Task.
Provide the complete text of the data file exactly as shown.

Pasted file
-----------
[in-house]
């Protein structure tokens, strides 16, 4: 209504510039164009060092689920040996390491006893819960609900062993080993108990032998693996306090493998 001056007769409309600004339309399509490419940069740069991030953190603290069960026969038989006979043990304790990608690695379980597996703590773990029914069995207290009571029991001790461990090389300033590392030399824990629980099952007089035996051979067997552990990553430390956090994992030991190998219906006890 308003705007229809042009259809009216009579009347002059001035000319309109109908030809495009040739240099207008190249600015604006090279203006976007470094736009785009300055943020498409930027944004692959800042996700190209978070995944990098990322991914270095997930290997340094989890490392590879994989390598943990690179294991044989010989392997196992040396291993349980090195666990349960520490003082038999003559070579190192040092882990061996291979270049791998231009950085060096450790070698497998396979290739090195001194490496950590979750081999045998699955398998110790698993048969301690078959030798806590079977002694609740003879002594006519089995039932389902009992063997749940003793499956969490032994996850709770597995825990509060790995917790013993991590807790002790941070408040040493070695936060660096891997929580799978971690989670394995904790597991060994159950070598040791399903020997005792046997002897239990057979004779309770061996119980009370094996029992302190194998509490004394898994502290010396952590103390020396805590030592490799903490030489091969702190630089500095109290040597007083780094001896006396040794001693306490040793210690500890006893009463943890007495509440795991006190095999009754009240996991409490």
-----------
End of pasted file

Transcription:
[in-house]
């Protein structure tokens, strides 16, 4: 209504510039164009060092689920040996390491006893819960609900062993080993108990032998693996306090493998 001056007769409309600004339309399509490419940069740069991030953190603290069960026969038989006979043990304790990608690695379980597996703590773990029914069995207290009571029991001790461990090389300033590392030399824990629980099952007089035996051979067997552990990553430390956090994992030991190998219906006890 308003705007229809042009259809009216009579009347002059001035000319309109109908030809495009040739240099207008190249600015604006090279203006976007470094736009785009300055943020498409930027944004692959800042996700190209978070995944990098990322991914270095997930290997340094989890490392590879994989390598943990690179294991044989010989392997196992040396291993349980090195666990349960520490003082038999003559070579190192040092882990061996291979270049791998231009950085060096450790070698497998396979290739090195001194490496950590979750081999045998699955398998110790698993048969301690078959030798806590079977002694609740003879002594006519089995039932389902009992063997749940003793499956969490032994996850709770597995825990509060790995917790013993991590807790002790941070408040040493070695936060660096891997929580799978971690989670394995904790597991060994159950070598040791399903020997005792046997002897239990057979004779309770061996119980009370094996029992302190194998509490004394898994502290010396952590103390020396805590030592490799903490030489091969702190630089500095109290040597007083780094001896006396040794001693306490040793210690500890006893009463943890007495509440795991006190095999009754009240996991409490």